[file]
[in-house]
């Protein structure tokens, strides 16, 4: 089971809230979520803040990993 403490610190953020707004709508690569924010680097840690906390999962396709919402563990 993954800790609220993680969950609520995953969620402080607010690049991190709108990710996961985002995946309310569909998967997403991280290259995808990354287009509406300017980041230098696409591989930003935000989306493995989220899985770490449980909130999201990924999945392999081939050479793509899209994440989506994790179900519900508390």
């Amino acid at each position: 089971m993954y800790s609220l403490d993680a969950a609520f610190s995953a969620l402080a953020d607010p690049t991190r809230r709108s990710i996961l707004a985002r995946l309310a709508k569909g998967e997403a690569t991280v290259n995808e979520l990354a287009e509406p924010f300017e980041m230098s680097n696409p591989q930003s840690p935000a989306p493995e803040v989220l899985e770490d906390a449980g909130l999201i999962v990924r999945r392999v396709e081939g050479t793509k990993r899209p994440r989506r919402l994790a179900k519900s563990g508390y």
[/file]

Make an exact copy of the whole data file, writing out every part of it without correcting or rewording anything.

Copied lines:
[in-house]
């Protein structure tokens, strides 16, 4: 089971809230979520803040990993 403490610190953020707004709508690569924010680097840690906390999962396709919402563990 993954800790609220993680969950609520995953969620402080607010690049991190709108990710996961985002995946309310569909998967997403991280290259995808990354287009509406300017980041230098696409591989930003935000989306493995989220899985770490449980909130999201990924999945392999081939050479793509899209994440989506994790179900519900508390």
């Amino acid at each position: 089971m993954y800790s609220l403490d993680a969950a609520f610190s995953a969620l402080a953020d607010p690049t991190r809230r709108s990710i996961l707004a985002r995946l309310a709508k569909g998967e997403a690569t991280v290259n995808e979520l990354a287009e509406p924010f300017e980041m230098s680097n696409p591989q930003s840690p935000a989306p493995e803040v989220l899985e770490d906390a449980g909130l999201i999962v990924r999945r392999v396709e081939g050479t793509k990993r899209p994440r989506r919402l994790a179900k519900s563990g508390y």